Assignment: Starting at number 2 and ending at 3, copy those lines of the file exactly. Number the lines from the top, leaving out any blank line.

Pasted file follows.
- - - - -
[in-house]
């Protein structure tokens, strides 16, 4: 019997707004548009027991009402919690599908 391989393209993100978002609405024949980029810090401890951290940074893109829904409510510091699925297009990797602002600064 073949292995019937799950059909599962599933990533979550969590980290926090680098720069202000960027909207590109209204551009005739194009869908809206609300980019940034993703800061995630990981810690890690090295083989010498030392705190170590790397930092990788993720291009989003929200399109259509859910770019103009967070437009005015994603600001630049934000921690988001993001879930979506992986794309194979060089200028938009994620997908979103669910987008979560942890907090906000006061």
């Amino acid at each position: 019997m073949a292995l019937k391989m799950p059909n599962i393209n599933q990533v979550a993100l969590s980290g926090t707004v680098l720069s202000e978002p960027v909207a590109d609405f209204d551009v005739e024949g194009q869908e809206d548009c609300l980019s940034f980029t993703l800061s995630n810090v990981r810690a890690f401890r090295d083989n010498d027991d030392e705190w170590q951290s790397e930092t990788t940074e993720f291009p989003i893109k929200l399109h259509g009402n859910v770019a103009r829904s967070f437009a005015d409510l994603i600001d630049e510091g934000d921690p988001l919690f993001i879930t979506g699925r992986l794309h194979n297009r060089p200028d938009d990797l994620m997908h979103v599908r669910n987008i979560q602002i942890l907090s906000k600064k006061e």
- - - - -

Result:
């Protein structure tokens, strides 16, 4: 019997707004548009027991009402919690599908 391989393209993100978002609405024949980029810090401890951290940074893109829904409510510091699925297009990797602002600064 073949292995019937799950059909599962599933990533979550969590980290926090680098720069202000960027909207590109209204551009005739194009869908809206609300980019940034993703800061995630990981810690890690090295083989010498030392705190170590790397930092990788993720291009989003929200399109259509859910770019103009967070437009005015994603600001630049934000921690988001993001879930979506992986794309194979060089200028938009994620997908979103669910987008979560942890907090906000006061």
């Amino acid at each position: 019997m073949a292995l019937k391989m799950p059909n599962i393209n599933q990533v979550a993100l969590s980290g926090t707004v680098l720069s202000e978002p960027v909207a590109d609405f209204d551009v005739e024949g194009q869908e809206d548009c609300l980019s940034f980029t993703l800061s995630n810090v990981r810690a890690f401890r090295d083989n010498d027991d030392e705190w170590q951290s790397e930092t990788t940074e993720f291009p989003i893109k929200l399109h259509g009402n859910v770019a103009r829904s967070f437009a005015d409510l994603i600001d630049e510091g934000d921690p988001l919690f993001i879930t979506g699925r992986l794309h194979n297009r060089p200028d938009d990797l994620m997908h979103v599908r669910n987008i979560q602002i942890l907090s906000k600064k006061e």